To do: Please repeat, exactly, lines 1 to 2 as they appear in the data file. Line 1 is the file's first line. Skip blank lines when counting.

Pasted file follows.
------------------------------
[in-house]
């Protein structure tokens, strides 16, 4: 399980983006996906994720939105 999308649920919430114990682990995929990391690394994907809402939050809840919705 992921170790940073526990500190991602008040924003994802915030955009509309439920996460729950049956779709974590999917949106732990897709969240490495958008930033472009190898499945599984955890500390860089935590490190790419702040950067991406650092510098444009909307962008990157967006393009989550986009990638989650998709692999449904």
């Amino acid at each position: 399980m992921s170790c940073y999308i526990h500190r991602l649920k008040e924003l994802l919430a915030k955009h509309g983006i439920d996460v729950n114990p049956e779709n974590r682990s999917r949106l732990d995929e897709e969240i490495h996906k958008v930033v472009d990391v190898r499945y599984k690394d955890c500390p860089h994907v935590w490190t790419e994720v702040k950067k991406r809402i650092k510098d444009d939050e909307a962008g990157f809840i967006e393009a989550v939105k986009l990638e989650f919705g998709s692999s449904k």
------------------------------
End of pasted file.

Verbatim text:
[in-house]
């Protein structure tokens, strides 16, 4: 399980983006996906994720939105 999308649920919430114990682990995929990391690394994907809402939050809840919705 992921170790940073526990500190991602008040924003994802915030955009509309439920996460729950049956779709974590999917949106732990897709969240490495958008930033472009190898499945599984955890500390860089935590490190790419702040950067991406650092510098444009909307962008990157967006393009989550986009990638989650998709692999449904």